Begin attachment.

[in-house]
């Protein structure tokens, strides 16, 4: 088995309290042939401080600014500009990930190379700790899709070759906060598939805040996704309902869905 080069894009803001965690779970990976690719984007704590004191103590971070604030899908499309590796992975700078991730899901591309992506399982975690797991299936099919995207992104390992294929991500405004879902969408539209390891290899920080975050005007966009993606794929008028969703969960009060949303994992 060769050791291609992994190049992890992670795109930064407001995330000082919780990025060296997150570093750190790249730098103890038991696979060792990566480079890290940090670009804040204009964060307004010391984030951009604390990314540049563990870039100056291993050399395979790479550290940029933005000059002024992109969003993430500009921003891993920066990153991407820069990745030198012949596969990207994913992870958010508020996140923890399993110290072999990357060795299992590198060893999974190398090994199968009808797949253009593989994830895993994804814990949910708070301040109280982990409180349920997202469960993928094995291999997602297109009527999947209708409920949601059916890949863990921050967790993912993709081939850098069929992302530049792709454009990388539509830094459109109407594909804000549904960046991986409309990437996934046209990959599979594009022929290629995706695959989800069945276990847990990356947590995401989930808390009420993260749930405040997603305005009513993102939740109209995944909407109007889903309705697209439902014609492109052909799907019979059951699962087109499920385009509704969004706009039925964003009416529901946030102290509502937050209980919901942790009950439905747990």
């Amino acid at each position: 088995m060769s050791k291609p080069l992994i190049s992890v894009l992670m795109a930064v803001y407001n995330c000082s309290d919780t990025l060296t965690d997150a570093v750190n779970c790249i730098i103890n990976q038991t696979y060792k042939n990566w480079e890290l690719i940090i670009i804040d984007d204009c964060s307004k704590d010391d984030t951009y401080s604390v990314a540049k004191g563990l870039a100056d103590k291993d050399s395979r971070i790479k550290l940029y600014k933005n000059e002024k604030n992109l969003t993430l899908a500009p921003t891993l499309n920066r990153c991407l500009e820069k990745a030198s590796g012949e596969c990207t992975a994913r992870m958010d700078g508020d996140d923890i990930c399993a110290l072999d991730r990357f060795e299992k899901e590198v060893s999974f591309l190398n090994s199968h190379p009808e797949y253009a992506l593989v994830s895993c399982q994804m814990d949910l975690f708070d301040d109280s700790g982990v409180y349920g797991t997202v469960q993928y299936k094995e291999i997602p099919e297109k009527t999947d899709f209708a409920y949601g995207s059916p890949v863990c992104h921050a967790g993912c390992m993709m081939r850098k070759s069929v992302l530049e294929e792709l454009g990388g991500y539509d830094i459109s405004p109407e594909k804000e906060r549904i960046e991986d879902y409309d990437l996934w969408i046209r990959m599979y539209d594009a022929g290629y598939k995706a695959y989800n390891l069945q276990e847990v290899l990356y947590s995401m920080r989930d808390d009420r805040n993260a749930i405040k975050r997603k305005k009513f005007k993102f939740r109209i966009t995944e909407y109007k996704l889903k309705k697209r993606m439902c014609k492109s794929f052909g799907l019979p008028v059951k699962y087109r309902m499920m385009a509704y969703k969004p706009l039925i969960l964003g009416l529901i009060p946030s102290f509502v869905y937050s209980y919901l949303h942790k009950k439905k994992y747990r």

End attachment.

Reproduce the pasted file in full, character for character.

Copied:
[in-house]
């Protein structure tokens, strides 16, 4: 088995309290042939401080600014500009990930190379700790899709070759906060598939805040996704309902869905 080069894009803001965690779970990976690719984007704590004191103590971070604030899908499309590796992975700078991730899901591309992506399982975690797991299936099919995207992104390992294929991500405004879902969408539209390891290899920080975050005007966009993606794929008028969703969960009060949303994992 060769050791291609992994190049992890992670795109930064407001995330000082919780990025060296997150570093750190790249730098103890038991696979060792990566480079890290940090670009804040204009964060307004010391984030951009604390990314540049563990870039100056291993050399395979790479550290940029933005000059002024992109969003993430500009921003891993920066990153991407820069990745030198012949596969990207994913992870958010508020996140923890399993110290072999990357060795299992590198060893999974190398090994199968009808797949253009593989994830895993994804814990949910708070301040109280982990409180349920997202469960993928094995291999997602297109009527999947209708409920949601059916890949863990921050967790993912993709081939850098069929992302530049792709454009990388539509830094459109109407594909804000549904960046991986409309990437996934046209990959599979594009022929290629995706695959989800069945276990847990990356947590995401989930808390009420993260749930405040997603305005009513993102939740109209995944909407109007889903309705697209439902014609492109052909799907019979059951699962087109499920385009509704969004706009039925964003009416529901946030102290509502937050209980919901942790009950439905747990």
């Amino acid at each position: 088995m060769s050791k291609p080069l992994i190049s992890v894009l992670m795109a930064v803001y407001n995330c000082s309290d919780t990025l060296t965690d997150a570093v750190n779970c790249i730098i103890n990976q038991t696979y060792k042939n990566w480079e890290l690719i940090i670009i804040d984007d204009c964060s307004k704590d010391d984030t951009y401080s604390v990314a540049k004191g563990l870039a100056d103590k291993d050399s395979r971070i790479k550290l940029y600014k933005n000059e002024k604030n992109l969003t993430l899908a500009p921003t891993l499309n920066r990153c991407l500009e820069k990745a030198s590796g012949e596969c990207t992975a994913r992870m958010d700078g508020d996140d923890i990930c399993a110290l072999d991730r990357f060795e299992k899901e590198v060893s999974f591309l190398n090994s199968h190379p009808e797949y253009a992506l593989v994830s895993c399982q994804m814990d949910l975690f708070d301040d109280s700790g982990v409180y349920g797991t997202v469960q993928y299936k094995e291999i997602p099919e297109k009527t999947d899709f209708a409920y949601g995207s059916p890949v863990c992104h921050a967790g993912c390992m993709m081939r850098k070759s069929v992302l530049e294929e792709l454009g990388g991500y539509d830094i459109s405004p109407e594909k804000e906060r549904i960046e991986d879902y409309d990437l996934w969408i046209r990959m599979y539209d594009a022929g290629y598939k995706a695959y989800n390891l069945q276990e847990v290899l990356y947590s995401m920080r989930d808390d009420r805040n993260a749930i405040k975050r997603k305005k009513f005007k993102f939740r109209i966009t995944e909407y109007k996704l889903k309705k697209r993606m439902c014609k492109s794929f052909g799907l019979p008028v059951k699962y087109r309902m499920m385009a509704y969703k969004p706009l039925i969960l964003g009416l529901i009060p946030s102290f509502v869905y937050s209980y919901l949303h942790k009950k439905k994992y747990r």